Minimum wage increase could hurt workers, consumers and economy
As announced in his State of the Union Address, it seems that one of Obama’s major goals for his term is raising the minimum wage to $9.50. At face value, this idea seems like a good idea to help get the poor more money. However, I question this assumption.
In reality, it seems like a bad idea that will just lead to fewer jobs, a rise in prices, along with harming employees as a whole. It is simple: If minimum wage is raised, the profits of a corporation do not suddenly increase. Therefore, their ability to pay does not increase.
Imagine that a corporation has $20 to pay all its employees. Now with that $20 a corporation pays four employees $5. Then minimum wage goes up, now a corporation still has $20 but can only hire two employees. This means that, yes, the purchasing power of two individuals may have gone up, but the power of two individuals has gone to zero. This means the economy has not benefited because there are not more jobs. In fact, there is actually a decrease.
Beyond job losses, raising the minimum wage will just lead to an increase in prices for the consumer. In order for the corporations to keep the essential workers they need to increase the amount of money they get since they will not take a cut in profits.The corporations will need to increase substantially in order to keep the same profits, and everyone knows that the investors will be willing to cut profits, but they will gladly increase prices.
To continue the analogy from before, the same corporation has $20 to spend on labor and they sell a product for $5. This covers all of their costs and gives profits. This corporation needs to have four employees in order to function; however, because the minimum wage was raised and they only have $20 to spend on labor, they need to increase the product cost to $7 in order to offset the increased cost. This means the consumers will have less money to spend on all of the products they want to buy.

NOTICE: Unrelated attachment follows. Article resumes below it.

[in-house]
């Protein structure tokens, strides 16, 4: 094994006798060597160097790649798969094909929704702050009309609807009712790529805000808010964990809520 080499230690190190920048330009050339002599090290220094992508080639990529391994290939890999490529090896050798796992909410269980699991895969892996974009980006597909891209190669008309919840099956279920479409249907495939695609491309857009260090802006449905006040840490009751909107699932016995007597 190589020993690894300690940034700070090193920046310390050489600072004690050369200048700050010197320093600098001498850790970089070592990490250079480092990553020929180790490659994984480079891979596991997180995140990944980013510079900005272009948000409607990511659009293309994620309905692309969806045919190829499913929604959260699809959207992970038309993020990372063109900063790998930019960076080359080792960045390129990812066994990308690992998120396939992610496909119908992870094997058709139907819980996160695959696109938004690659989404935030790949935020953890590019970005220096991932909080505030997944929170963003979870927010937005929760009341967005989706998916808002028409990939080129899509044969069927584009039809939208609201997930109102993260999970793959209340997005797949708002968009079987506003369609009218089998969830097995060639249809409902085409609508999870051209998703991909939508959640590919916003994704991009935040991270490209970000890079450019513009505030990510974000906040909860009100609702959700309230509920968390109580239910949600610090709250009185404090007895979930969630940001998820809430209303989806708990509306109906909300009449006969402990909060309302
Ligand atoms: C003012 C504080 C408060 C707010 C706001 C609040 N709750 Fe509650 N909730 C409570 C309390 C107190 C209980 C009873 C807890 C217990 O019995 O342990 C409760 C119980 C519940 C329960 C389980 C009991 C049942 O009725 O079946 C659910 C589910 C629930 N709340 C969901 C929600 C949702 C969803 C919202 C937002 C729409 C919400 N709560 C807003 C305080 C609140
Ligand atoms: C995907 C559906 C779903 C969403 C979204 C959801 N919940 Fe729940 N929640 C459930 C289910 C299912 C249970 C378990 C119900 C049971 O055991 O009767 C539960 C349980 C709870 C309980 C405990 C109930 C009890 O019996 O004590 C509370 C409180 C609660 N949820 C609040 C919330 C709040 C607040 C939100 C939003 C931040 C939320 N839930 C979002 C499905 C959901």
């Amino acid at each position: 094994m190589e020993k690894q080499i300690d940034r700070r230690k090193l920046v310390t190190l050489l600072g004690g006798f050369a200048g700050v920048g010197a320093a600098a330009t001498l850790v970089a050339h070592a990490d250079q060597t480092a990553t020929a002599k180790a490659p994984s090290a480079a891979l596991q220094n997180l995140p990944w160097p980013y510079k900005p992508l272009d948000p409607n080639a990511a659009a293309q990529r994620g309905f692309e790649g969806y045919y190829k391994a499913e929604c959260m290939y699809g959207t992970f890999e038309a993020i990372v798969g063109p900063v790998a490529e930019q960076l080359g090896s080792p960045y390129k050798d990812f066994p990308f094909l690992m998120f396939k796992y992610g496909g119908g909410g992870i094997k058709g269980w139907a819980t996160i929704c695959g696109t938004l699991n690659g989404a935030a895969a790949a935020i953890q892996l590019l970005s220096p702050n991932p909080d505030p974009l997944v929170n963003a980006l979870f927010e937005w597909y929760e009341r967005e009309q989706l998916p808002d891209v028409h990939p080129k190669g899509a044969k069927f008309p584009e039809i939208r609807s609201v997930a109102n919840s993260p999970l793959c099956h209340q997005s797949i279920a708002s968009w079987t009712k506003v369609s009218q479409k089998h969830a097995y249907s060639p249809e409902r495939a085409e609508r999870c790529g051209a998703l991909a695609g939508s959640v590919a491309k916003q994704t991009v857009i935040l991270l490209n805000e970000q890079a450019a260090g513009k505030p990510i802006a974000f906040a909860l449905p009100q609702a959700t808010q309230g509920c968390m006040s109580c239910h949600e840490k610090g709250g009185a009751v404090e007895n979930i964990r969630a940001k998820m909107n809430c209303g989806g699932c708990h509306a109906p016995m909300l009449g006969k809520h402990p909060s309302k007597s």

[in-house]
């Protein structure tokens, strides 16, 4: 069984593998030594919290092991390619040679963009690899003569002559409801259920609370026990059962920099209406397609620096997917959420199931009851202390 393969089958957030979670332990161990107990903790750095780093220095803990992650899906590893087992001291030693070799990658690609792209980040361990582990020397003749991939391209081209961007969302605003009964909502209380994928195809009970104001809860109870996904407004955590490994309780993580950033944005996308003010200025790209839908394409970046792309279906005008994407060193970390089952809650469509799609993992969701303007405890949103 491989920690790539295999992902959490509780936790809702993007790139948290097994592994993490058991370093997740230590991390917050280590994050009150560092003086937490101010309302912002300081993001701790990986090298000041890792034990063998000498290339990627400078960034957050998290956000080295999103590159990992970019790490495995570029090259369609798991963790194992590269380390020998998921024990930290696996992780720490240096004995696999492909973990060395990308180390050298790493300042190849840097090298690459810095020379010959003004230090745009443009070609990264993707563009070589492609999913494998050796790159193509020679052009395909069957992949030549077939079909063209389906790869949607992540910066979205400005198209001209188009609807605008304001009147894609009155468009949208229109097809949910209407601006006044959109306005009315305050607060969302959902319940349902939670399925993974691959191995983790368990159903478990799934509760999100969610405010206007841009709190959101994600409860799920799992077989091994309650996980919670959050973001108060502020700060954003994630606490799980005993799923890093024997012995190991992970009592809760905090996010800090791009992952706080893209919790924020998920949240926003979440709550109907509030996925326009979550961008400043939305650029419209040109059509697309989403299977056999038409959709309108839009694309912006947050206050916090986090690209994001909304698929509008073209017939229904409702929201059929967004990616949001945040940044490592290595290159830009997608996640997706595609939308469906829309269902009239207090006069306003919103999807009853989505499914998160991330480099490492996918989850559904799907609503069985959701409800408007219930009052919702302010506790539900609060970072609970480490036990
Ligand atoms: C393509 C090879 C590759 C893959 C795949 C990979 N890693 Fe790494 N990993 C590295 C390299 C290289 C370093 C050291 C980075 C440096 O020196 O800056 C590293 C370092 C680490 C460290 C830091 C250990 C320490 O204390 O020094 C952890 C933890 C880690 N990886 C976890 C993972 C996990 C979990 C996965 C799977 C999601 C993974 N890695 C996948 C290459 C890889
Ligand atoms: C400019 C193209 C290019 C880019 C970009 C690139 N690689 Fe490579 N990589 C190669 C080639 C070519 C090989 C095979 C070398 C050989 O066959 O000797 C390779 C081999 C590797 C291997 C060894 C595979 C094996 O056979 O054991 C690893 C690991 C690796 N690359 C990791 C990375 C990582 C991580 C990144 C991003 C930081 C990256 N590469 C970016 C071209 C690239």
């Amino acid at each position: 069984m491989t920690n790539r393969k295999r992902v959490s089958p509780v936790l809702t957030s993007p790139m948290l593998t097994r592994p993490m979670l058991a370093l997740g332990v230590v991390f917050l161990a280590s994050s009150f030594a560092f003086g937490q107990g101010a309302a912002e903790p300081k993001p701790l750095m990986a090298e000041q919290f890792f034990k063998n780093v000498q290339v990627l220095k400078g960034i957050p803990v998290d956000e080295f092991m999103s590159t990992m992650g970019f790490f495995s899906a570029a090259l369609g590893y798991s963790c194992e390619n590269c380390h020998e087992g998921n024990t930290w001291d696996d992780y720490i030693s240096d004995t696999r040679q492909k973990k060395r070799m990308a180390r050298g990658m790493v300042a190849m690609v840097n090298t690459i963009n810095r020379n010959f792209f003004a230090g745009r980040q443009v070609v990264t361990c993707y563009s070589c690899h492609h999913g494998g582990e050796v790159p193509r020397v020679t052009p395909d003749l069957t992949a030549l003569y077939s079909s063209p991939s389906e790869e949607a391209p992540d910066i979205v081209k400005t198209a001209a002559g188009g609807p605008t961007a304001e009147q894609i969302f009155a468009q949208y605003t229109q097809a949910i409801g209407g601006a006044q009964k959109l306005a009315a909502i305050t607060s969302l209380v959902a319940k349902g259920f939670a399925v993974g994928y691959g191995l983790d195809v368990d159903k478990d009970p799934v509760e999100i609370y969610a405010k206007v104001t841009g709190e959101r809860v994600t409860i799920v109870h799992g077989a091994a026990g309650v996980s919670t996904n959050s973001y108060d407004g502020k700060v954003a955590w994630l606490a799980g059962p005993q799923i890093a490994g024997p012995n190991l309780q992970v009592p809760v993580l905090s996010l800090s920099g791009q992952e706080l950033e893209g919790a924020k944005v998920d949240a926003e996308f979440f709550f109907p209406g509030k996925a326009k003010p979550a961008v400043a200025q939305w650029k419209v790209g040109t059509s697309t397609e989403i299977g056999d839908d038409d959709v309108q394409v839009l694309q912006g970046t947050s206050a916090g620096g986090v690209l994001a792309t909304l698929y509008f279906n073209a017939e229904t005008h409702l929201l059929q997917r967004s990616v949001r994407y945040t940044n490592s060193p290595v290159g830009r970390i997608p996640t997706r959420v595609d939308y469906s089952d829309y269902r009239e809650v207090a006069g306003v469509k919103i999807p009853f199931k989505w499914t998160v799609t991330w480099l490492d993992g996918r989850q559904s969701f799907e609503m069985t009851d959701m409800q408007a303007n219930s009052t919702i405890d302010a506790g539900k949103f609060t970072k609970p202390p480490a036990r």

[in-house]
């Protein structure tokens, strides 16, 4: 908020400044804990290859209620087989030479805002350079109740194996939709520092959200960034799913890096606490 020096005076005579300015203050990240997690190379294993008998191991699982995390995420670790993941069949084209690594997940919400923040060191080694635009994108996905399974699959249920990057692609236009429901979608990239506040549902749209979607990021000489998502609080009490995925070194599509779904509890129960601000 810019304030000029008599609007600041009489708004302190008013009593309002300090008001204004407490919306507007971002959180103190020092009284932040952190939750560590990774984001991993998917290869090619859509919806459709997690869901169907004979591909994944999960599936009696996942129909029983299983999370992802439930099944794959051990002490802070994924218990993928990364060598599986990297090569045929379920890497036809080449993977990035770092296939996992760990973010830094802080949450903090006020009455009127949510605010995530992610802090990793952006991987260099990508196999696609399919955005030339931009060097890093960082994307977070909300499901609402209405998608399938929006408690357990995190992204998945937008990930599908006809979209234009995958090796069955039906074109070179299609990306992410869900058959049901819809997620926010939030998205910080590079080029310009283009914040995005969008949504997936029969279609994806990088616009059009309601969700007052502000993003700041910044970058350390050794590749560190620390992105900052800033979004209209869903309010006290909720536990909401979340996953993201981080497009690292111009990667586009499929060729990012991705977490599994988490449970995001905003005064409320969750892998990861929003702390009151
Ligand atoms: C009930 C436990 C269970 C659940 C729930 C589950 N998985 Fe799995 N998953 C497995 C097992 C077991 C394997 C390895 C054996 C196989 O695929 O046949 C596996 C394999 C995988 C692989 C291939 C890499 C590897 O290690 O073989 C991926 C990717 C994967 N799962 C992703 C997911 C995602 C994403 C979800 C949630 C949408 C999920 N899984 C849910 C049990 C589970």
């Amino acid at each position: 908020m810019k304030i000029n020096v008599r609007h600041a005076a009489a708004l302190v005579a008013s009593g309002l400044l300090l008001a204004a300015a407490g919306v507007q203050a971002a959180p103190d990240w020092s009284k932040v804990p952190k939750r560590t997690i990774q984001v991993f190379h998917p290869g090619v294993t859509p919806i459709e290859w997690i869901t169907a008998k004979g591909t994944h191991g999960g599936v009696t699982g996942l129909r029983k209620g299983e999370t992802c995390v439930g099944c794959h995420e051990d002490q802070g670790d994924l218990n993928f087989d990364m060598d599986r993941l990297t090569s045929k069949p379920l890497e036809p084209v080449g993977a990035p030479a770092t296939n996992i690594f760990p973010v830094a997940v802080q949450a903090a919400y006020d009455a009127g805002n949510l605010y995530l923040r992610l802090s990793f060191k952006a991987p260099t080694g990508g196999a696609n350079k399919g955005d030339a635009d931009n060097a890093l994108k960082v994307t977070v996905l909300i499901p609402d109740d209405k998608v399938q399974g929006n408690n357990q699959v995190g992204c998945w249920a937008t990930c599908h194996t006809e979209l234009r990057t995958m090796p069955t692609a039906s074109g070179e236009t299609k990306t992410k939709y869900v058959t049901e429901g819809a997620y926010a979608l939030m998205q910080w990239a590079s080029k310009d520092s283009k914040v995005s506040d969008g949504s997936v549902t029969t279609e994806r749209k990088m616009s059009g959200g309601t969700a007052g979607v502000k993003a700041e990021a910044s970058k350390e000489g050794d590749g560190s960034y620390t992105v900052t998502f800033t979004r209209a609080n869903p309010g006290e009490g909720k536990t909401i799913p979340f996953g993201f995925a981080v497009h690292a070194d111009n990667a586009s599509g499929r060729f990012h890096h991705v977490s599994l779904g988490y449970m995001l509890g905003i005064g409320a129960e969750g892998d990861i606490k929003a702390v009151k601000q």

Finally, raising the minimum wage harms workers. Employees who make minimum wage at most stores tend to be the less experienced workers than the ones who make more money. However, if minimum wage is increased, the less experienced workers will be making the same as the more experienced workers, as the corporation cannot afford to pay the more experienced employees more.
Different people do different amounts of work and as such, they deserve to get paid more. If the same corporation still has $20 to spend, it decides to hire three employees. The corporation has to have three employees, so it pays one $10 because this employee does more work and has more experience than the other two, who get paid $5.
If minimum wage goes up then all three employees are now making the same since the corporation cannot afford to pay the employees more. Thus, the employee with the most experience gets harmed because they are now making the same as employees with less experience.
Increasing the minimum wage is bad for workers, the economy and consumers. Corporations need to make money in order for the market to survive. In order to protect the market, we need to protect the current minimum wage level.
Regan Williams is a junior majoring in political science and communication studies. His column runs biweekly.